Blockchain Fundamentals and Guide collects the best essential information based on the current Blockchain Ecosystem and Technology, serving as general guidance addressed to new users, curious community members, prospective partners, and new core contributors to the NEAR Collective. This Playbook is a living document that will be regularly updated by the Legal Guild (LG). It also relies on community members to raise relevant requests for clarifications and modifications, so please interact with us!


  1. Overview of Playbook
  2. Blockchain Definition
  3. Blockchain Governance
  4. Smart Contracts
  5. Non- Fungible Token (NFT)
  6. Decentralized Finance (DeFi)
  7. Exchange Decentralized (DEX)
  8. Decentralized Autonomous Organization (DAO)
  9. About This Document
  • Annex I:  Vocabulary Glossary
  • Annex II: Credit Resources

Blockchain Definition: Accounting Ledger where all shared and decentralized digital files are recorded that can be consulted by anyone who is part of the network. Once the information is recorded within the blockchain, it isn’t easy to modify. BC is an immutable, permanent database and always works under consensus.

Each block in the chain contains three elements:

  1. Data that is stored in that block (for example, the details of a transaction)
  2. Hash: a string of numbers and letters that identifies that block and its content; it is always unique as a fingerprint. Every time a new block is created, a new fingerprint/hash is created.
  3. Hash of the previous block: one block depends on the other, forming a unique and secure information chain.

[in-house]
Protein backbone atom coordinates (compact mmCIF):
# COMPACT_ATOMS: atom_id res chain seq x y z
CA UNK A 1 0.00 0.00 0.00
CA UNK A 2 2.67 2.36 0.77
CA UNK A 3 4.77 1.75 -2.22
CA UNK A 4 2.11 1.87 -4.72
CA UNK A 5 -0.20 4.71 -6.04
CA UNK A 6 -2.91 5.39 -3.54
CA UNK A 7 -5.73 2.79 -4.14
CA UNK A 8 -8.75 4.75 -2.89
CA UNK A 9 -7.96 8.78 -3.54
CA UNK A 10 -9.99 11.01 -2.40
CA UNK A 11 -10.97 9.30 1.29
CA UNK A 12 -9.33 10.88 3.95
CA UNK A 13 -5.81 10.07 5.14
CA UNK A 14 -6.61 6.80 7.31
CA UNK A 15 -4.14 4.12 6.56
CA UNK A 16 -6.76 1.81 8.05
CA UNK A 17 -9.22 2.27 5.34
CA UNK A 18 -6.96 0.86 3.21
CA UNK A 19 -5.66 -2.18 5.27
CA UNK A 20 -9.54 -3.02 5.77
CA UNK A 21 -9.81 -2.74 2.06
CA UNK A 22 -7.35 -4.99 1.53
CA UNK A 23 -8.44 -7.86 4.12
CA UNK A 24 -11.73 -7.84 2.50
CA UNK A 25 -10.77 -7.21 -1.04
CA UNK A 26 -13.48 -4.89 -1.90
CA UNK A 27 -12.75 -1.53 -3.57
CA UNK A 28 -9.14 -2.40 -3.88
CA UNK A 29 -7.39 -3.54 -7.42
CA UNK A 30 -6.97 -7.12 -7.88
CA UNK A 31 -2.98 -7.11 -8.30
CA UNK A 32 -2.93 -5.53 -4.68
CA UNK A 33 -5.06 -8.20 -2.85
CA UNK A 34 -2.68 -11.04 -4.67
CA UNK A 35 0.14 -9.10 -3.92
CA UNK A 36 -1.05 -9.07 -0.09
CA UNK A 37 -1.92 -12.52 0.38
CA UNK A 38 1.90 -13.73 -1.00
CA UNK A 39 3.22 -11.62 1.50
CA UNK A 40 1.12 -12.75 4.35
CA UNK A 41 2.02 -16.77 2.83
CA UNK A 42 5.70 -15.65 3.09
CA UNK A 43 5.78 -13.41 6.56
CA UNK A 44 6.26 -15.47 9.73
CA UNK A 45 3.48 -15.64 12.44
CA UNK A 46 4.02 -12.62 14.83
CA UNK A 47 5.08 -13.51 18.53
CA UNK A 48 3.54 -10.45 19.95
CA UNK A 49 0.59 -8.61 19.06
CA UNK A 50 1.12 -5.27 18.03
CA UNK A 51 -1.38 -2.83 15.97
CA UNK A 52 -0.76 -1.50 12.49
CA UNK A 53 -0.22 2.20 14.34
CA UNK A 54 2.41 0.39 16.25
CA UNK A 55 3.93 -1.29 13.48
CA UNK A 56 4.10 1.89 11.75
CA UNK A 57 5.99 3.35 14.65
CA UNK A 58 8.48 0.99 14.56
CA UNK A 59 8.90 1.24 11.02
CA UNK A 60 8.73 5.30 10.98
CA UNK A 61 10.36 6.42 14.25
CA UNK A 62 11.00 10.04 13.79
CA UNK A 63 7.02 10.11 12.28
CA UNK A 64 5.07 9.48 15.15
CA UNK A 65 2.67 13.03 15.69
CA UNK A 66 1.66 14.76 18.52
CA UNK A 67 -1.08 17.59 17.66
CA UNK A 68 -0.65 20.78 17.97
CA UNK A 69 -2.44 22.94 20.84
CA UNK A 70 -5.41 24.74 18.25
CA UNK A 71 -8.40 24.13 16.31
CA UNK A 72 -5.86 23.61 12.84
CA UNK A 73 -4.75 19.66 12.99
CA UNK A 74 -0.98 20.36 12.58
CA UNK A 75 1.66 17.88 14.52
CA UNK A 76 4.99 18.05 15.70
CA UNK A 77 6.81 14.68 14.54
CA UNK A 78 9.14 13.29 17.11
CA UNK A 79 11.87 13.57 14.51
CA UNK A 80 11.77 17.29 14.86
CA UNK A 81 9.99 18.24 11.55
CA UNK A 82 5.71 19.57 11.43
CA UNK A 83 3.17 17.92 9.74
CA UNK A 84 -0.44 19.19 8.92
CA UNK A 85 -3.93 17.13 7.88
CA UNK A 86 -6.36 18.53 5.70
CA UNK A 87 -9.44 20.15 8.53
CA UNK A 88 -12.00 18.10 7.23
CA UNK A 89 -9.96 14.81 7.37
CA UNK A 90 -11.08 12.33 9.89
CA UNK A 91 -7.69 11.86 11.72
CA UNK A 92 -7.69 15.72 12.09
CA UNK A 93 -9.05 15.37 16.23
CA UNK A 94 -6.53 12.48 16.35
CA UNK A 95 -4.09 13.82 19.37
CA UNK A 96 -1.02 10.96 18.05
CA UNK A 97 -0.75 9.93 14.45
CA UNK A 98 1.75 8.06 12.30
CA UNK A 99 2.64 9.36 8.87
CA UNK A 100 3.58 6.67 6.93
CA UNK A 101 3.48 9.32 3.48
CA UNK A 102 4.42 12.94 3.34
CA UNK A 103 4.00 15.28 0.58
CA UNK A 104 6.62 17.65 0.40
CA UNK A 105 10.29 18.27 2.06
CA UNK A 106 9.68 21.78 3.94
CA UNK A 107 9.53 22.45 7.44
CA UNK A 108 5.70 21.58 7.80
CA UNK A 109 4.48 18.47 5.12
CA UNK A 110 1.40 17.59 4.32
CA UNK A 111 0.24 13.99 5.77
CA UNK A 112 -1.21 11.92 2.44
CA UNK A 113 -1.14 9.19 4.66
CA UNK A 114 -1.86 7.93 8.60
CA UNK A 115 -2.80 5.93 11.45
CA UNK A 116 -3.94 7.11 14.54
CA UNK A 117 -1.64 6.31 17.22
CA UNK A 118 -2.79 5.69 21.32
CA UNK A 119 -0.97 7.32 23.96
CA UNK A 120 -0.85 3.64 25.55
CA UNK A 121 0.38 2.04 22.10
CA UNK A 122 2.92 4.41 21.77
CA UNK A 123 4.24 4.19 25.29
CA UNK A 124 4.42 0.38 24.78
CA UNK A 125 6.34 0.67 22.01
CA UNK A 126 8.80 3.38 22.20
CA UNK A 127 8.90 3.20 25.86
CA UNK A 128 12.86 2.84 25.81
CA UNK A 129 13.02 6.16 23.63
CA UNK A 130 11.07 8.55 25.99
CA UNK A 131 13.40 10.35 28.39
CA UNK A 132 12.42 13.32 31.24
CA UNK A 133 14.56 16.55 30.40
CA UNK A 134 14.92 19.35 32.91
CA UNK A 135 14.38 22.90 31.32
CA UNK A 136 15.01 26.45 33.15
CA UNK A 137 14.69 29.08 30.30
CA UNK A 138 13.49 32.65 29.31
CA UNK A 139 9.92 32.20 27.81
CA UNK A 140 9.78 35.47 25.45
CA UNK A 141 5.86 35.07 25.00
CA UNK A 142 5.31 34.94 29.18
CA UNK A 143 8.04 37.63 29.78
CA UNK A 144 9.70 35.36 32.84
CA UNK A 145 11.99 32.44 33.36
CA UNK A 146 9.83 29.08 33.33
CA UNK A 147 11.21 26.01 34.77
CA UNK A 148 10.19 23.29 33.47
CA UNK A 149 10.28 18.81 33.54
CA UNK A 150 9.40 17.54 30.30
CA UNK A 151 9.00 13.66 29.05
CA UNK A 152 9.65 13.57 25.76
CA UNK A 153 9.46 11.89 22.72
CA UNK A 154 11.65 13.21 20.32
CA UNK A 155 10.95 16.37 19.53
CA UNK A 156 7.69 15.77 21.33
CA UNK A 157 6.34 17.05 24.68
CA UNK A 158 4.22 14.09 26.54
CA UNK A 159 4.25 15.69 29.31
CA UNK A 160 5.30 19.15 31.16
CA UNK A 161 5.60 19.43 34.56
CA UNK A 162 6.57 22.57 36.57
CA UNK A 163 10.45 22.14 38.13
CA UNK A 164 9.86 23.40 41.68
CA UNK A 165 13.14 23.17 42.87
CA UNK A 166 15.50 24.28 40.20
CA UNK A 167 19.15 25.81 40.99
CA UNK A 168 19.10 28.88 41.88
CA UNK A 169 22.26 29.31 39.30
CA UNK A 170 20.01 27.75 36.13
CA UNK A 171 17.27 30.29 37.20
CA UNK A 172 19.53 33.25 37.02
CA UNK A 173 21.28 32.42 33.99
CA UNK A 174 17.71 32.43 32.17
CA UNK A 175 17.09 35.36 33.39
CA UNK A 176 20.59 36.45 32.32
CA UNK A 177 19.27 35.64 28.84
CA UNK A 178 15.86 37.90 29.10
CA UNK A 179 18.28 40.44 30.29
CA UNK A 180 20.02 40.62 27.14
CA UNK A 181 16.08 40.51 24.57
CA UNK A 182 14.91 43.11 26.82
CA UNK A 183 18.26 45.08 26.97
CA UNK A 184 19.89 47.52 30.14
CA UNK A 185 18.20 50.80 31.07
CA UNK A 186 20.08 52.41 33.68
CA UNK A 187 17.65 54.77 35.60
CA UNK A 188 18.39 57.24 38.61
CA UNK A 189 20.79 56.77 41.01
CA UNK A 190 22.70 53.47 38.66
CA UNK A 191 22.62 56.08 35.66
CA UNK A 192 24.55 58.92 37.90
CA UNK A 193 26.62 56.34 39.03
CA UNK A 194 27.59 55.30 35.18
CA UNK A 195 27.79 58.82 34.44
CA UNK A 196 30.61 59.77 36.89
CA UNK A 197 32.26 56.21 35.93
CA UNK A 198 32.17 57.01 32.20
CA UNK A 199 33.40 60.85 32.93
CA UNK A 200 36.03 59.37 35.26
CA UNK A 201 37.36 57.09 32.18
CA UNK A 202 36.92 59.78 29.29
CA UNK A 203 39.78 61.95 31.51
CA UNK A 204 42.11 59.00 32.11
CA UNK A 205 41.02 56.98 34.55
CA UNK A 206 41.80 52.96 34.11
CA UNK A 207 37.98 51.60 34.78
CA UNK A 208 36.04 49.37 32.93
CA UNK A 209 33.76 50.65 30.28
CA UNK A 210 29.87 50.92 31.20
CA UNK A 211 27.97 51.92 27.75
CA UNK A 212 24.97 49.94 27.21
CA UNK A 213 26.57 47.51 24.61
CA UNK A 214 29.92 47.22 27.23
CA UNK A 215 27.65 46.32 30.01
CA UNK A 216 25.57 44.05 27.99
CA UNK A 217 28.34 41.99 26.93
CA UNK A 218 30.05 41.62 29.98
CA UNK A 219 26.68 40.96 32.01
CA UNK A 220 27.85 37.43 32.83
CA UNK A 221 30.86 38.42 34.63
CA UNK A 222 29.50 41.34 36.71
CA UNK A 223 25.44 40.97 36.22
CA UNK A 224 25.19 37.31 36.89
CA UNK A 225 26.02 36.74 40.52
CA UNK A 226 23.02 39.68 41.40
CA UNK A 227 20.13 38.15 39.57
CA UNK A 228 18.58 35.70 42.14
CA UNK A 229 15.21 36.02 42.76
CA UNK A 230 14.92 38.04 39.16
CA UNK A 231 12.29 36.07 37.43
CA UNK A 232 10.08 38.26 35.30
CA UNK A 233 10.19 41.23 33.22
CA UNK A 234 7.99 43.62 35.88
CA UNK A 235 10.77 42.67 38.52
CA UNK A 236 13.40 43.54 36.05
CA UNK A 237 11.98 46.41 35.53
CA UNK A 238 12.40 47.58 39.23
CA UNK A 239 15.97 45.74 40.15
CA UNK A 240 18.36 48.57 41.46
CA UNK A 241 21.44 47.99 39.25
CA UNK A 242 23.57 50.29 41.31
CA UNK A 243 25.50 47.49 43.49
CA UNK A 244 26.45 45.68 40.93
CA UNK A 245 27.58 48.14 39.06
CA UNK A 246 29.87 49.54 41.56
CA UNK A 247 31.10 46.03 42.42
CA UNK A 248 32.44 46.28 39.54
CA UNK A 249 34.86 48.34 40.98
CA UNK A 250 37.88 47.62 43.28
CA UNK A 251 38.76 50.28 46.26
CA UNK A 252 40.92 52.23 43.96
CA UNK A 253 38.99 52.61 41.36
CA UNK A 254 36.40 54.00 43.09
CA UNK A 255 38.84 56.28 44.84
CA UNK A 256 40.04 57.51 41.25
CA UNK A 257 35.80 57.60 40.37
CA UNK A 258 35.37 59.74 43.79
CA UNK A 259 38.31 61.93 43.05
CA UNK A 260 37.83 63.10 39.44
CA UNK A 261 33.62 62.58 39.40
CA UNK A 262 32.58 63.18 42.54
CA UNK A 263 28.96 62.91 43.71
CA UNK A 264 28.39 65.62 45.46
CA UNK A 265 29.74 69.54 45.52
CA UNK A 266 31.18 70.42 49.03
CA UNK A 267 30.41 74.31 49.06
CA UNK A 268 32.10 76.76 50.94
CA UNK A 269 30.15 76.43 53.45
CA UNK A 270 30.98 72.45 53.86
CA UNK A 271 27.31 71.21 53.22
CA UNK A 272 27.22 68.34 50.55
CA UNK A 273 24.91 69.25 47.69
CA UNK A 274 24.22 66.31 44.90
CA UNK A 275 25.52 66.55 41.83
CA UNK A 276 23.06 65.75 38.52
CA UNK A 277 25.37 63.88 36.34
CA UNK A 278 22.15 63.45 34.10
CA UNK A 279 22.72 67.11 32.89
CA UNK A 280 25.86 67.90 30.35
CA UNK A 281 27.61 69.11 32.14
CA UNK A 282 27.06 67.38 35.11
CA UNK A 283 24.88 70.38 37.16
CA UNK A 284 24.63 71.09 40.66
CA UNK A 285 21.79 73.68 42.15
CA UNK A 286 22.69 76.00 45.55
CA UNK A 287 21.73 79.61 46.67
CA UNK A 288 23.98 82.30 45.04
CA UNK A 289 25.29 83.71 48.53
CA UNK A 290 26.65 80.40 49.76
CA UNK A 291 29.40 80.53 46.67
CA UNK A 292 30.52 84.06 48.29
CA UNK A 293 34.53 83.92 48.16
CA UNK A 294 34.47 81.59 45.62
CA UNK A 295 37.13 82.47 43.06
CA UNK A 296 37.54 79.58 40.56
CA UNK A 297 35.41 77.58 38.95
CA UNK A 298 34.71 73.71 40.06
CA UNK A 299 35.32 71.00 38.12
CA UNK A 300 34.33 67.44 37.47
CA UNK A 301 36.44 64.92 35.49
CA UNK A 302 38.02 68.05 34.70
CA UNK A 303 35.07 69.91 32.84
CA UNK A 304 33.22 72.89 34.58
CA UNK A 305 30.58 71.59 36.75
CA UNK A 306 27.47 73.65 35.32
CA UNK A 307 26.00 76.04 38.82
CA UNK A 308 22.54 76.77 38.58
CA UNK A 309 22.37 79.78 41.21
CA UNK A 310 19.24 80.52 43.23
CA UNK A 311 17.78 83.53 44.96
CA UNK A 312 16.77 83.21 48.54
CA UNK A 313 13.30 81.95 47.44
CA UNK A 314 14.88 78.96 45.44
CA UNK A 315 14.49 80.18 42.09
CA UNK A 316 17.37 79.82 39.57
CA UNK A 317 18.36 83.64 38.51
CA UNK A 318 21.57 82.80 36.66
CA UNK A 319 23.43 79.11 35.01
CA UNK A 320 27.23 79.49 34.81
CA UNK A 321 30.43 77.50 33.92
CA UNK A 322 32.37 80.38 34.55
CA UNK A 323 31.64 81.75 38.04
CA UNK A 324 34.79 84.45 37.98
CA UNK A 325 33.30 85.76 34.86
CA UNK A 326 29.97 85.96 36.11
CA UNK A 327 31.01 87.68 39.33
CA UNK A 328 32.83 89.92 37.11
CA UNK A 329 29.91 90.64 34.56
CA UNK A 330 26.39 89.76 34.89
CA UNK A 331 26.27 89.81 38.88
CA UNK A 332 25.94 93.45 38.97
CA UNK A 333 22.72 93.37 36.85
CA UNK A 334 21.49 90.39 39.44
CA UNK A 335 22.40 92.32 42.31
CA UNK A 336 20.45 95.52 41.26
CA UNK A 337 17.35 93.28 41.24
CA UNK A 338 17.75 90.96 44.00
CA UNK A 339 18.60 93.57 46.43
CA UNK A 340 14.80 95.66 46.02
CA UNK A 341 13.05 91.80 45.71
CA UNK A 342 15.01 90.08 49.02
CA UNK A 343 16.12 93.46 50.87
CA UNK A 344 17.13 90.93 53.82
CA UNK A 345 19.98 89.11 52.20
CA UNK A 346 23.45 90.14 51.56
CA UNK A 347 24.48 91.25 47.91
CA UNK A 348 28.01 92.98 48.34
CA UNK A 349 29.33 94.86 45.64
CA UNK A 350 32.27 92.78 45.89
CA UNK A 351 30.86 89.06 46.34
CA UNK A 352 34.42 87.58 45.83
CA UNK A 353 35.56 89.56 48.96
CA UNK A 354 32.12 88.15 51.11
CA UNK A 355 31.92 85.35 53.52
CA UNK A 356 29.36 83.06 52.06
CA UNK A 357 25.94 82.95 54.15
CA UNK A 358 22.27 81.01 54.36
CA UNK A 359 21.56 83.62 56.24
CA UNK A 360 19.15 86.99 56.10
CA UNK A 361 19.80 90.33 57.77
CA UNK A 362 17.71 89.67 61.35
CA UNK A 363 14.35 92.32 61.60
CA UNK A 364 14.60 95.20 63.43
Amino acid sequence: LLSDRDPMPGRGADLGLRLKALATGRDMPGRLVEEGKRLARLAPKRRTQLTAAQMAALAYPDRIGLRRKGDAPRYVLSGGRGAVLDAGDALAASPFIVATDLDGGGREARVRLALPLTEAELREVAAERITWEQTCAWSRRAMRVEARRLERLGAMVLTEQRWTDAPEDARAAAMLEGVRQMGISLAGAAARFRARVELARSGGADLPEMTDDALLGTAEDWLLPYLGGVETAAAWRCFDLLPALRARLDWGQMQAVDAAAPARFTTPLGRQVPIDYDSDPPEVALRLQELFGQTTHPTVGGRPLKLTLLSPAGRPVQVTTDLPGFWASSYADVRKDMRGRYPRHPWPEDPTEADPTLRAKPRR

Block three refers to block two, and block two is required to one. The first block is called “Genesis Block.”

Features that ensure safety: 

  1. To avoid fraud or manipulation of a block, Blockchain technology uses a cryptographic protocol called “Proof of Work” (POW): request for additional calculations necessary to slow down the creation of new blocks and make any fraud operation much more complex to perform.
  2. Decentralization: blockchain uses a peer-to-peer (p2p) network that anyone can access or participate in; whoever joins this network becomes a node (computer), obtains a complete copy of the blockchain, and verifies that everything is in order. When someone creates a new block, it is sent to the rest of the network, where it will be confirmed, and if accepted, it will be added to the blockchain.
  3. If someone wants to manipulate the blockchain successfully, it would be necessary to manipulate all the blocks in the chain, redo the proof of work for each block and take control of 50% +1, which is impossible in terms of time and energy.

Types of Blockchain…

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